A couple of months ago, the government decided to privatize a total of 151 trains on 109 train routes. Now, this is a very unforeseen step taken by the government because the Indian Railways has always been a public industry and the government has never given up any of its strings to the private sector, therefore, this is making a lot of people curious. This raises an important question: Is Indian Railways profitable?
To understand the profitability of the Indian Railways, one key term is imperative to understand: Operating Ratio. Operating Ratio, in the context of Indian Railways, is the amount of money the railways need to spend to earn each rupee. It is the most basic ratio to understand the performance of the industry. So, if you hear that the operating ratio of Indian Railways is, say, 50%, It means that the government has spent Rs. 50 to earn every Rs. 100. It is a simple expenditure-revenue relationship. Similarly, if the operating ratio is 98.4%, it means the government is spending 98.4 rupees to earn 100 rupees. Simply put, a lower value is better for railways.
From 1951 till present, this ratio has seen a lot of variation due to several reasons like the development of alternative transport like airways and land routes, an increase in rail routes, etc. Though, one thing has remained unchanged throughout- the government’s control over the industry. Also, an increase in the number of passengers across decades has also affected the ratio substantially. Let us take a look at how the passenger traffic in the passenger trains has been till now:-
As you can see, the passenger traffic has been the highest in the financial year 2019. Though this seems to be a good sign for the Industry’s performance, the complete picture says otherwise. Actually, the number of passengers traveling in the Indian Railways per year even exceeds the total population of Australia. Even then, that doesn’t mean that the industry is making money, as in order to accommodate a population this high, a lot of expenditure needs to be incurred.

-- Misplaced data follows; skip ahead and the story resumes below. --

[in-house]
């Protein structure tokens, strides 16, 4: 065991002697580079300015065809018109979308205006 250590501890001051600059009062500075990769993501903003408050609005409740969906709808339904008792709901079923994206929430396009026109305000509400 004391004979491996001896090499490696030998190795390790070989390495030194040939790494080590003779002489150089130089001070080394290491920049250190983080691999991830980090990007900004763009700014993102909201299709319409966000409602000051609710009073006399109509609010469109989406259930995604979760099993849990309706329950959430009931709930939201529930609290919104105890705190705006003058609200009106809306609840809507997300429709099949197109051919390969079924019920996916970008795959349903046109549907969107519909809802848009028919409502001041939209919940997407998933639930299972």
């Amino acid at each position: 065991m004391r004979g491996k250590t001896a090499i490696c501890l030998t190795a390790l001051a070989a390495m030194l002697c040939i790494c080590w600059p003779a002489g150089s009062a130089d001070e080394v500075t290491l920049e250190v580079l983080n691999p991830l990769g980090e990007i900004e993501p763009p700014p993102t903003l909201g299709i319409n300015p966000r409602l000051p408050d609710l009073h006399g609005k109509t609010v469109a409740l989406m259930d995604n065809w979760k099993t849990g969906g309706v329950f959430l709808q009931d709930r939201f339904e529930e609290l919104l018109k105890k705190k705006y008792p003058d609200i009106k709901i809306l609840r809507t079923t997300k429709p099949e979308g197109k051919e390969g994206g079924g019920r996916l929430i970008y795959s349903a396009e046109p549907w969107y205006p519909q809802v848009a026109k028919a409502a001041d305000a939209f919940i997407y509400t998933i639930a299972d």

Now, Let’s look at the operating ratio trajectory for the past couple of decades:-
As you can see that the Ratio was best in 2008 when it stood at 76%(means that to earn Rs. 100, the government had to spend Rs. 76). The ratio experienced a sharp rise after that year and crossed the 90% threshold. The ratio was at its worst in the Financial year 2018 when it stood at 98.4% which is right below the redline (100).
For the financial year 2019-20, the operating ratio stood at 98.41. The value of this ratio when exceeds 100, is a red signal for the government. It simply means it will be a loss-making machine. Therefore, it is quite apparent that the ratio is on the borderline of crossing the threshold. Furthermore, the national auditor in its report said that for the year 2017-18, the railways would have ended up with a negative balance of Rs. 5676.29 crore instead of a surplus of Rs. 1665.61 crore. The advance payment received from NTPC and IRCON covered up the deficit. Therefore, instead of 98.44 percent, the operating ratio would have increased to 102.66 percent. Moreover, 95% of the profit from freight was used to compensate for the loss of passenger operations and other coaching services.
Furthermore, the operating ratio for the financial year 2018-19 stood at 97.3% which was reported largely due to its two biggest customers- NTPC and Concor.
Pressure of expenditure
Clearly, the Indian Railways is under a lot of pressure in terms of maintaining its Operating Ratio as the expenditure is also consistently increasing. Since 2010, the operating ratio has consistently been over 90%. The pension bill of railways has been increasing. Statistics say that approximately 40% of the railway staff was over 50 years of age in the year 2016-17. Moreover, the concessions given on traveling is also adding weight to the expenditure. In order to ease the pressure of this expenditure, the Railway Ministry in 2017 started the ‘Give it up’ scheme in which senior citizens, whose concession accounted for 52.5% of the total concessions allowed on the railway fares, can give up their concessional rights. Unfortunately, this scheme did not get a good response as out of the total senior citizen passengers, only 1.7% gave up 50% concession and 2.47% gave up 100% concession.
Privatization: What will happen?
Though 151 trains on 109 routes don’t speak entirely for the whole Railways Industry, it is definitely a big move by the government in terms of its future implications. With the entry of private players, there exist a lot of possibilities related to the future of this industry. While the entry of private players might relatively improve the ‘efficiency’ of the passenger services, it might, in turn, create problems in other dimensions:-
- One of them is further class division. According to former railway minister Dinesh Trivedi, the Railways-run trains will become “trains for the poor” and private run trains will run only for the rich.
- The metro-man E. Sreedharan also criticized the decision. He said “Two types of fares and two types of trains will create confusion. Private players will find it difficult to work with the railways and leave it midway.”
- The Indian Railways has always been a complex industry and one of the biggest generators of employment in the country. Being a government-industry, its employment dynamics are very different from those in private companies. Private players might not be patient in maintaining the job security of the employees as maintained by the government.
What do you think?